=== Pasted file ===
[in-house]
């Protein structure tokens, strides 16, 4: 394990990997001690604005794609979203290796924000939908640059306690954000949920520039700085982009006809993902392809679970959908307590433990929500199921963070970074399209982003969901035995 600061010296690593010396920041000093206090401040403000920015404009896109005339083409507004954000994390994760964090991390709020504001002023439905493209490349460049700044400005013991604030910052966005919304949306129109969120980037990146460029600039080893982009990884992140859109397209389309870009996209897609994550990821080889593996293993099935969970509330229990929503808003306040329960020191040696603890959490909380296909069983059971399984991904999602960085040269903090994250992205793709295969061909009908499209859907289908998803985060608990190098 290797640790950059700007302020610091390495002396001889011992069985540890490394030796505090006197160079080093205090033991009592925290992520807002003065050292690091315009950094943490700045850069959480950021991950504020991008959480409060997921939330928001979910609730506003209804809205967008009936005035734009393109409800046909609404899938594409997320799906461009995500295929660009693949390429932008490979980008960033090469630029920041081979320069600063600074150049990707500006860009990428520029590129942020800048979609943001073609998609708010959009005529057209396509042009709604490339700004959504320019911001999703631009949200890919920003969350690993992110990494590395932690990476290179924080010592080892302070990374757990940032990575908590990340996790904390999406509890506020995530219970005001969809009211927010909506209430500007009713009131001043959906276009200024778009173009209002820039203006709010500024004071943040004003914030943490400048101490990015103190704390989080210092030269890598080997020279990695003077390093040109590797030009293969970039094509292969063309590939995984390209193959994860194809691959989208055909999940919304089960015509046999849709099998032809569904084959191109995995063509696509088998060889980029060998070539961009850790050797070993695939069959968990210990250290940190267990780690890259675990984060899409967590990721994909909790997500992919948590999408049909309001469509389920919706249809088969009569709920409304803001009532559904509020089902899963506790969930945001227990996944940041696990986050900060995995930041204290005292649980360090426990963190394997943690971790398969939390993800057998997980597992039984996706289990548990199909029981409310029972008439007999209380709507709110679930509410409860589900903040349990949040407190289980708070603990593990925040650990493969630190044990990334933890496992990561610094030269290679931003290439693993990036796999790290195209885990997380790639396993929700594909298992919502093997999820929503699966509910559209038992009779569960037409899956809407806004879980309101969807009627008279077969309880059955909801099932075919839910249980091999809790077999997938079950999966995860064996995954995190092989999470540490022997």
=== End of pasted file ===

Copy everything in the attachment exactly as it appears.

[in-house]
């Protein structure tokens, strides 16, 4: 394990990997001690604005794609979203290796924000939908640059306690954000949920520039700085982009006809993902392809679970959908307590433990929500199921963070970074399209982003969901035995 600061010296690593010396920041000093206090401040403000920015404009896109005339083409507004954000994390994760964090991390709020504001002023439905493209490349460049700044400005013991604030910052966005919304949306129109969120980037990146460029600039080893982009990884992140859109397209389309870009996209897609994550990821080889593996293993099935969970509330229990929503808003306040329960020191040696603890959490909380296909069983059971399984991904999602960085040269903090994250992205793709295969061909009908499209859907289908998803985060608990190098 290797640790950059700007302020610091390495002396001889011992069985540890490394030796505090006197160079080093205090033991009592925290992520807002003065050292690091315009950094943490700045850069959480950021991950504020991008959480409060997921939330928001979910609730506003209804809205967008009936005035734009393109409800046909609404899938594409997320799906461009995500295929660009693949390429932008490979980008960033090469630029920041081979320069600063600074150049990707500006860009990428520029590129942020800048979609943001073609998609708010959009005529057209396509042009709604490339700004959504320019911001999703631009949200890919920003969350690993992110990494590395932690990476290179924080010592080892302070990374757990940032990575908590990340996790904390999406509890506020995530219970005001969809009211927010909506209430500007009713009131001043959906276009200024778009173009209002820039203006709010500024004071943040004003914030943490400048101490990015103190704390989080210092030269890598080997020279990695003077390093040109590797030009293969970039094509292969063309590939995984390209193959994860194809691959989208055909999940919304089960015509046999849709099998032809569904084959191109995995063509696509088998060889980029060998070539961009850790050797070993695939069959968990210990250290940190267990780690890259675990984060899409967590990721994909909790997500992919948590999408049909309001469509389920919706249809088969009569709920409304803001009532559904509020089902899963506790969930945001227990996944940041696990986050900060995995930041204290005292649980360090426990963190394997943690971790398969939390993800057998997980597992039984996706289990548990199909029981409310029972008439007999209380709507709110679930509410409860589900903040349990949040407190289980708070603990593990925040650990493969630190044990990334933890496992990561610094030269290679931003290439693993990036796999790290195209885990997380790639396993929700594909298992919502093997999820929503699966509910559209038992009779569960037409899956809407806004879980309101969807009627008279077969309880059955909801099932075919839910249980091999809790077999997938079950999966995860064996995954995190092989999470540490022997």